When the coffee clutch got together the other day at Veteran Advocates of Ore-Ida, the conversation turned to the commitment to country and the commitment to family. Some of our military are doing both and, at times, this becomes painful and alarming. Can the new troops with all this technology in this digital age deal with deployment and the family left at home and do the best of his or her job? Do our new warriors make mistakes that cost them or their comrades in arms more harm than warriors of the past? That question will continue as new technologies are developed and new wars and conflicts arise.

Some of those around the table mentioned that they were single when deployed and that they thought that their job in the military was enhanced because of the fact that they had no family back home to worry about. Others that were married mentioned that because of family back home their job was better performed. They thought the safety of themselves and those around them in battle made them more efficient.

So, the bottom line on this argument is: There is no true answer to the question that is black and white. Warriors in all conflicts are made up of men or women that bring to the table the training and personal experiences that will make for a fighting person and group that clicks and works like a well-oiled machine, or not. How this all works out is the magic that occurs in the field of battle. The stories are endless and as varied as the number of people who tell them. The loved ones at home also tell stories that run the whole spectrum of colors and are as varied as those deployed.

One thing is certain, the military year after year are the ones that we, as a nation rely on to do a job that is so unique that our country holds them to a higher level and praises them on a regular basis. With that said, our government also, at times, takes advantage of our military and the veterans that return home. That is the reason that many organizations like the Iraq and Afghanistan Veterans of America, VFW, Legion and Veteran Advocates of Ore-Ida exist today. These organizations and others are there, not only as a place to congregate and enjoy each other company but they are there to advocate for our veterans and their families when our federal government or any of its departments fall down on the job of caring for our troops. These organizations are there to support when little or no support is given by the ones that should be the first to support.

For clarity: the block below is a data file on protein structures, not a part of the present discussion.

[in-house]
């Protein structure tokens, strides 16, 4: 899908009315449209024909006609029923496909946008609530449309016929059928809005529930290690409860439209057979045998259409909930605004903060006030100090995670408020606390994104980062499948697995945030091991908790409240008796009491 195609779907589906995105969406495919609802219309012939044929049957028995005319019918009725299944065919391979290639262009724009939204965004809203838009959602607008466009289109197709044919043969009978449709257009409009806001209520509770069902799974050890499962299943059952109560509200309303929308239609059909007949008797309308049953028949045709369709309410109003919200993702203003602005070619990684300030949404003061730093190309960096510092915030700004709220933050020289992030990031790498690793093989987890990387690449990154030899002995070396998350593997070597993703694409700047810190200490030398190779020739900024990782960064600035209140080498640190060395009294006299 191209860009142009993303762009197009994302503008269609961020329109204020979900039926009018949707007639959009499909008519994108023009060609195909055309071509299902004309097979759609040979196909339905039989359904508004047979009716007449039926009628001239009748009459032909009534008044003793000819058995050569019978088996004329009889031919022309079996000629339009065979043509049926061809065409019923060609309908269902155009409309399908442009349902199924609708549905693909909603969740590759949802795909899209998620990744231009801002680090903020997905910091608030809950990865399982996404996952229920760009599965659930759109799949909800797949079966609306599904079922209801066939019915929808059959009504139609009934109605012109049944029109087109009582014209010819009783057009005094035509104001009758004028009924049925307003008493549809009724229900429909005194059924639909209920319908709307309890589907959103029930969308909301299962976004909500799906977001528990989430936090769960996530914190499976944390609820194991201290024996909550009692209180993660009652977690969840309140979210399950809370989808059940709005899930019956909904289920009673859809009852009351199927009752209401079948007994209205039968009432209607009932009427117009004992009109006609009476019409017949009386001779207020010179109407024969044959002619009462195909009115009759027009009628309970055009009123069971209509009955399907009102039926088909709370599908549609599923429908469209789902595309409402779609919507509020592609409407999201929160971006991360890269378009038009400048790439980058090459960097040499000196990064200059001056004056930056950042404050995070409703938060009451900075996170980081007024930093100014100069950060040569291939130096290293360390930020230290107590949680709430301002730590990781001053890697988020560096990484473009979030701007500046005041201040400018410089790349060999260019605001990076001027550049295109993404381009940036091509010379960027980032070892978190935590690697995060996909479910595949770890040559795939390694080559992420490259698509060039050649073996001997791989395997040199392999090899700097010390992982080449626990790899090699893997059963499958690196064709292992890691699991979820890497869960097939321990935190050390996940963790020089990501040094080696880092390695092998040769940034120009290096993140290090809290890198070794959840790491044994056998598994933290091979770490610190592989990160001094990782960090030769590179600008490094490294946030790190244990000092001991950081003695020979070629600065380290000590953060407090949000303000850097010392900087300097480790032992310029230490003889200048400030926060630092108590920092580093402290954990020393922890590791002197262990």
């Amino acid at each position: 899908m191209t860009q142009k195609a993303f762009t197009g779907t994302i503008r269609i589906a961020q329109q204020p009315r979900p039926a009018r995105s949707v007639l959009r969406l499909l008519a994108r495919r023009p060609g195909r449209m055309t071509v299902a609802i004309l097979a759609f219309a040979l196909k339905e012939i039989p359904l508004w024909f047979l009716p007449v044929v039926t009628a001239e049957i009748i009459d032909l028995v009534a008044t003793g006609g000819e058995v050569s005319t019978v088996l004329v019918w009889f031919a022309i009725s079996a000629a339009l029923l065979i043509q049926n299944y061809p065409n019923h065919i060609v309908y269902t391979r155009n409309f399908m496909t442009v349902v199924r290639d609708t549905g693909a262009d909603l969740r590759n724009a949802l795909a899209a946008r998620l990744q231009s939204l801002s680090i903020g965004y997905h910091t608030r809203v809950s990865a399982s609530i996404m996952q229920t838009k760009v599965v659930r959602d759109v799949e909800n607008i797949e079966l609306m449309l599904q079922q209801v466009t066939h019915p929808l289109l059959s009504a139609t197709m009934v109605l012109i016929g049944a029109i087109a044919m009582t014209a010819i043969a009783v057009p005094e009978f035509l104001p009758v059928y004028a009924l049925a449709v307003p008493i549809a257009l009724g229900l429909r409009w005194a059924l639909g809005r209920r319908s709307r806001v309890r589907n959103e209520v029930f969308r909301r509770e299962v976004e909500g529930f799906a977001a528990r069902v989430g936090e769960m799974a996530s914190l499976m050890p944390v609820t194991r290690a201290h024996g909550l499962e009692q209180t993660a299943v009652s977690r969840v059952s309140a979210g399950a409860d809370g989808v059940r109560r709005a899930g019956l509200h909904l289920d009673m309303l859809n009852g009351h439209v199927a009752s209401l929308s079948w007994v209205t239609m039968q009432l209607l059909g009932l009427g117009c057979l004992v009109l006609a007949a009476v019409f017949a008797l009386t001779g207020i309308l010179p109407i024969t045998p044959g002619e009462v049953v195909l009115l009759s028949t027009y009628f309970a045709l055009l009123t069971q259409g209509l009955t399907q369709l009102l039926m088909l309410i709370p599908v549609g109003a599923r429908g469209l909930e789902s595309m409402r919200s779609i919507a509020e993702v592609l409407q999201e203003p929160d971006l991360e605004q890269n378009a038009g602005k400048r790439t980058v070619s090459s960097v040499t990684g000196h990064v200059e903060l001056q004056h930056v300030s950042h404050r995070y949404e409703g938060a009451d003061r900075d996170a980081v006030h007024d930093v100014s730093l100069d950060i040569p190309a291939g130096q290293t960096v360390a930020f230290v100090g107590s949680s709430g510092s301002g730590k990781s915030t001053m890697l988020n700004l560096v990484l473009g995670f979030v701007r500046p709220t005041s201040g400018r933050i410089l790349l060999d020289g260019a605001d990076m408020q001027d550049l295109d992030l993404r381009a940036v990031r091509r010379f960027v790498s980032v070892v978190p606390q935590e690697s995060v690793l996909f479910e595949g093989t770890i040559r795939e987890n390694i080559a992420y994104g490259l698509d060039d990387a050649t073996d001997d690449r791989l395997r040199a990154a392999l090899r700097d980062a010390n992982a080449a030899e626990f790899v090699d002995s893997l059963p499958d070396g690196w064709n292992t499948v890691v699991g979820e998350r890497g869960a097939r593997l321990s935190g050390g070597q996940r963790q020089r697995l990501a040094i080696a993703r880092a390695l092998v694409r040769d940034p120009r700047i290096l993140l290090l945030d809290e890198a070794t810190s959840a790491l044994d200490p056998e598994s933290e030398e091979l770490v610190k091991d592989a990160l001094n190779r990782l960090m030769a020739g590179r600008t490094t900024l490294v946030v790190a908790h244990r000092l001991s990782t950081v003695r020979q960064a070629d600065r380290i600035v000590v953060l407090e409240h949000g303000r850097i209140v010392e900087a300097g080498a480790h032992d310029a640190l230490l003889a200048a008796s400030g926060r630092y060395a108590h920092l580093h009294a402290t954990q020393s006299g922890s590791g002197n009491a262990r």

Warriors are a special breed in the service, whether they were drafted or volunteered, because when in battle they sacrifice for the good of others. This is more than the fight itself; it is about service to our community and our nation. Obviously not all are of same mind and that makes for an interesting dilemma in the field. I have always believed that warriors that engage in the arts, song and life pleasures, not always in bravado and machismo, are the ones that bring a true balance that makes our military special and strong.

When we think of war, we think of the fight itself with the gore that comes with conflict, but it is so much more than that. It is a mindset, a form of intellectual self-control that brings the warrior to continue when lesser folk fail. I know that some of you might question my ability to access a warrior’s mind, considering I was not one, but in the capacity of back up (Air Force- aircraft electronics) for those that were true warriors in the battles. Well, I had the pleasure to befriend as much as one could, those that fought the battles beyond the wire. I was the ear for those that lived the acts of battle and came back to vent and unload their experiences. I remember the complexities of what was the mindset of battle and the thoughts of home and the balancing act of both worlds. I remember those conversations because they were special in the passion of delivery and the seriousness of the issues. I was blessed in being there for them. In any case I learned much from those that actually were the warriors and I learn more each and every day from our coffee clutch and from the tables of camaraderie at places true warriors share.

“War is cruelty, and none can make it gentle.” — Gilbert Parker (a Politician- go figure!!!).

Ronald Verini is a local veterans advocate who writes a weekly column for The Argus Observer. He can be contacted at (541) 889-1978, help@veteranadvocates.org or 180 W. Idaho Ave., Ontario, OR 97914. The views and opinions expressed in this column do not necessarily represent those of The Argus Observer.

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